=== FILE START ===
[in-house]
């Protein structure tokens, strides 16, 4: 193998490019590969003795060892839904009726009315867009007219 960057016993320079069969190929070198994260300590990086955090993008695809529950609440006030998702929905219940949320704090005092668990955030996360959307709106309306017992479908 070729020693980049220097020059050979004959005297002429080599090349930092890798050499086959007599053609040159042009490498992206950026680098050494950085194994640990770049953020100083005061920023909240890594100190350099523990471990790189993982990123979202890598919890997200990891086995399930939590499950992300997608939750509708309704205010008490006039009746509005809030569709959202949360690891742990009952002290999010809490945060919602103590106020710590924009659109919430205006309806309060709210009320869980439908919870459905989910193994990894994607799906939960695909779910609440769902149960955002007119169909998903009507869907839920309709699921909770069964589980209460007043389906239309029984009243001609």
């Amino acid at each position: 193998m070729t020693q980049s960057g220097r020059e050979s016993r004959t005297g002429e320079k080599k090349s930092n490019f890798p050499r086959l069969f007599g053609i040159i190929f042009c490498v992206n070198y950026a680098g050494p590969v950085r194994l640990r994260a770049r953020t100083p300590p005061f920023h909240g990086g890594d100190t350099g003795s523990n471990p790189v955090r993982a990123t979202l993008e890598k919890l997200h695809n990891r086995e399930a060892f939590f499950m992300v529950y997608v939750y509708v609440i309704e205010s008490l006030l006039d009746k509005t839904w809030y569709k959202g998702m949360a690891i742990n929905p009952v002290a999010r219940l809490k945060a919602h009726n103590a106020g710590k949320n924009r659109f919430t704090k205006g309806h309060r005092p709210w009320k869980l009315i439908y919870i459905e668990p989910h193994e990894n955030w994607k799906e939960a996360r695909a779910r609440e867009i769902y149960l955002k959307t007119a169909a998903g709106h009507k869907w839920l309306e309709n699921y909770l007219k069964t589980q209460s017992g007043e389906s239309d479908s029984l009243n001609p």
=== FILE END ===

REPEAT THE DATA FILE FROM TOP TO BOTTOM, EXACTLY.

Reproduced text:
[in-house]
């Protein structure tokens, strides 16, 4: 193998490019590969003795060892839904009726009315867009007219 960057016993320079069969190929070198994260300590990086955090993008695809529950609440006030998702929905219940949320704090005092668990955030996360959307709106309306017992479908 070729020693980049220097020059050979004959005297002429080599090349930092890798050499086959007599053609040159042009490498992206950026680098050494950085194994640990770049953020100083005061920023909240890594100190350099523990471990790189993982990123979202890598919890997200990891086995399930939590499950992300997608939750509708309704205010008490006039009746509005809030569709959202949360690891742990009952002290999010809490945060919602103590106020710590924009659109919430205006309806309060709210009320869980439908919870459905989910193994990894994607799906939960695909779910609440769902149960955002007119169909998903009507869907839920309709699921909770069964589980209460007043389906239309029984009243001609």
């Amino acid at each position: 193998m070729t020693q980049s960057g220097r020059e050979s016993r004959t005297g002429e320079k080599k090349s930092n490019f890798p050499r086959l069969f007599g053609i040159i190929f042009c490498v992206n070198y950026a680098g050494p590969v950085r194994l640990r994260a770049r953020t100083p300590p005061f920023h909240g990086g890594d100190t350099g003795s523990n471990p790189v955090r993982a990123t979202l993008e890598k919890l997200h695809n990891r086995e399930a060892f939590f499950m992300v529950y997608v939750y509708v609440i309704e205010s008490l006030l006039d009746k509005t839904w809030y569709k959202g998702m949360a690891i742990n929905p009952v002290a999010r219940l809490k945060a919602h009726n103590a106020g710590k949320n924009r659109f919430t704090k205006g309806h309060r005092p709210w009320k869980l009315i439908y919870i459905e668990p989910h193994e990894n955030w994607k799906e939960a996360r695909a779910r609440e867009i769902y149960l955002k959307t007119a169909a998903g709106h009507k869907w839920l309306e309709n699921y909770l007219k069964t589980q209460s017992g007043e389906s239309d479908s029984l009243n001609p």